Think of it like how, during a cross-country move, the movers tell you to expect a three-day window for them to get there with your stuff and your furniture. We promise we'll be much more gentle with all the boxes marked 'fragile' than they generally are.
(It's not, unfortunately, something that throwing more hardware at can help much. I really wish it were! Most of the limitations have to do with database access speed and the speed at which we can access LiveJournal without being blocked for hitting the site too quickly. We can optimize the process on our end, and we'll be working on that, but there's a certain level past which you can't speed it up any more.)
We've seen a lot of people asking us about whether or not Dreamwidth is capable of handling the increased traffic we're seeing this week, and we wanted to reassure you that everything's ticking along fine. The way we're set up, we're able to add additional server power very easily whenever we need it (we've already done that once this week, since we were very close to the point where we would need to even before the influx, and we're watching carefully to see whether we need to add more) and mark, our primary sysadmin, has years of experience in architecture and maintenance for high-performance web applications.
Of course there may always be periods where the site is temporarily slow, and (Flying Spaghetti Monster forbid) there's always the chance of a disaster -- although we do have disaster recovery and fallback procedures in place. But fear not, we watch site performance very carefully and do everything we can to keep things running smoothly.
Any site hiccups will be posted about in dw_maintenance, which is a very useful community you should keep on your reading page! We also use Twitter as a offsite status page in the event of site slowness or hiccups. We try to be really quick on updating both places, although sometimes we'll hit Twitter for a quick "working on it!" and save the dw_maintenance post for when one of us has a second to breathe.
Aid to the Philippines
As many of you know, Dreamwidth Employee #1, fu, is from the Philippines, which has recently experienced devastating flooding that has killed over a thousand people and left about half a million more without reliable access to food, shelter, and clean drinking water. Fu and her family are fine, but we'd like to encourage anyone who can to join us in donating to the relief efforts.
The Philippine Red Cross and UNICEF are both asking for donations to help the relief effort. Outside the Philippines, the United Nations Central Emergency Response Fund is also calling for aid.
Holiday points bonus + paid account creation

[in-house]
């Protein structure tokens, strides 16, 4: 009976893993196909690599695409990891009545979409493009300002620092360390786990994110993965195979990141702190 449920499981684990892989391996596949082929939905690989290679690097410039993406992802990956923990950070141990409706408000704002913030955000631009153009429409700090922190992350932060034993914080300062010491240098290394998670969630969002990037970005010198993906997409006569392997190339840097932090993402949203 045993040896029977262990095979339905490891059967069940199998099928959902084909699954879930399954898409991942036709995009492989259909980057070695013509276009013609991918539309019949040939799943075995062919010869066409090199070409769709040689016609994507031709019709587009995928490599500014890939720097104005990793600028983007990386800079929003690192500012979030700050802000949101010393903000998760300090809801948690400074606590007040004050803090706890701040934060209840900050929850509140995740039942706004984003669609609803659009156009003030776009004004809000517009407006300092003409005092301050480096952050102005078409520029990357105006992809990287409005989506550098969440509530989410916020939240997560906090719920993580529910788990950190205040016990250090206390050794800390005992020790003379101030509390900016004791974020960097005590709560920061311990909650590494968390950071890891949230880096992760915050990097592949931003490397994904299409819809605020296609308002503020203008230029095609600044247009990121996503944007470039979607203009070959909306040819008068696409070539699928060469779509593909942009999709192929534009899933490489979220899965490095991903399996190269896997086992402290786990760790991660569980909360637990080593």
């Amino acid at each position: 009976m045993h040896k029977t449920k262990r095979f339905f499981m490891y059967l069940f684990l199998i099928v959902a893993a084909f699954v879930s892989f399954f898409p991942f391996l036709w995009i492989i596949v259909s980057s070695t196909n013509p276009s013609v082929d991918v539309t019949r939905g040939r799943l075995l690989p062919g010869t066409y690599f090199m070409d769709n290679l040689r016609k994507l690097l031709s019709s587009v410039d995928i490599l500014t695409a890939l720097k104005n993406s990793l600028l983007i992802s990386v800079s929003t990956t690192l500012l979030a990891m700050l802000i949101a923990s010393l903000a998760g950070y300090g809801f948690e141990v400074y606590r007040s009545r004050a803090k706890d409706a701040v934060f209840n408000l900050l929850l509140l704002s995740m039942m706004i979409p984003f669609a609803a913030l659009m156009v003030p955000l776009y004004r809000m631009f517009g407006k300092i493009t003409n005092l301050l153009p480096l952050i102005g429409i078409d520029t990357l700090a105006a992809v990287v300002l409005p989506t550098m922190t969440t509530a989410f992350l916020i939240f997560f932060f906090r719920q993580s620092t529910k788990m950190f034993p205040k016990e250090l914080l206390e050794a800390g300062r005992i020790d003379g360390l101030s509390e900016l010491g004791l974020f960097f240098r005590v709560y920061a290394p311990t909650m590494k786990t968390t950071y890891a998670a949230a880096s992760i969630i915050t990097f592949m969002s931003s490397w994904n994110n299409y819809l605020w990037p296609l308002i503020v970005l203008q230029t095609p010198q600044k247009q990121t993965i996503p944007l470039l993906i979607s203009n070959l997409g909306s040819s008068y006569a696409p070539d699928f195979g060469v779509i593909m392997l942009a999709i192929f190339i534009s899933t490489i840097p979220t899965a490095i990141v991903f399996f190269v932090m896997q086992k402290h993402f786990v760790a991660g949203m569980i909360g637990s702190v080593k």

Last reminder, I promise, but I'm repeating it since we have so many newcomers to the neighborhood! For the remainder of 2011, all orders made in the Dreamwidth Shop will receive a 10% points bonus for future use. For instance, if you buy yourself a 12 month paid account (350 points), we'll give you 35 points to spend later once you complete your order. We're also donating 10% of our gross revenues for the month of December to the Ada Initiative, a nonprofit organization formed to help improve womens' participation in open technology and culture -- a cause that's so near and dear to our hearts that (full disclosure!) I volunteer my time on their board of directors.
Also, while I'm here: we've had a few people reporting problems with paying to create an account (rather than upgrading an account after they create it) while we have our open account creation for the rest of the year. This is a side-effect of invite codes being turned off -- usually, paying to create an account will give you an invite code that's preloaded with paid time to be applied when the code is used, and because you don't need a code to create an account, the process is skipping that step.
We've been too busy with other stuff to implement a bugfix for this, especially since we only do open account creation rarely, but the good news is, it's easily fixed. If this has happened to you, just submit a support request in the Account Payments category, while logged into the account that should've had the paid time applied to it. Include the account creation code that was emailed to you, and we'll make sure the paid time gets applied to your account. (If you don't still have the account creation code, just open a request and we'll ask you for some additional information to locate and verify your payment; Account Payments is a private, staff-only category.)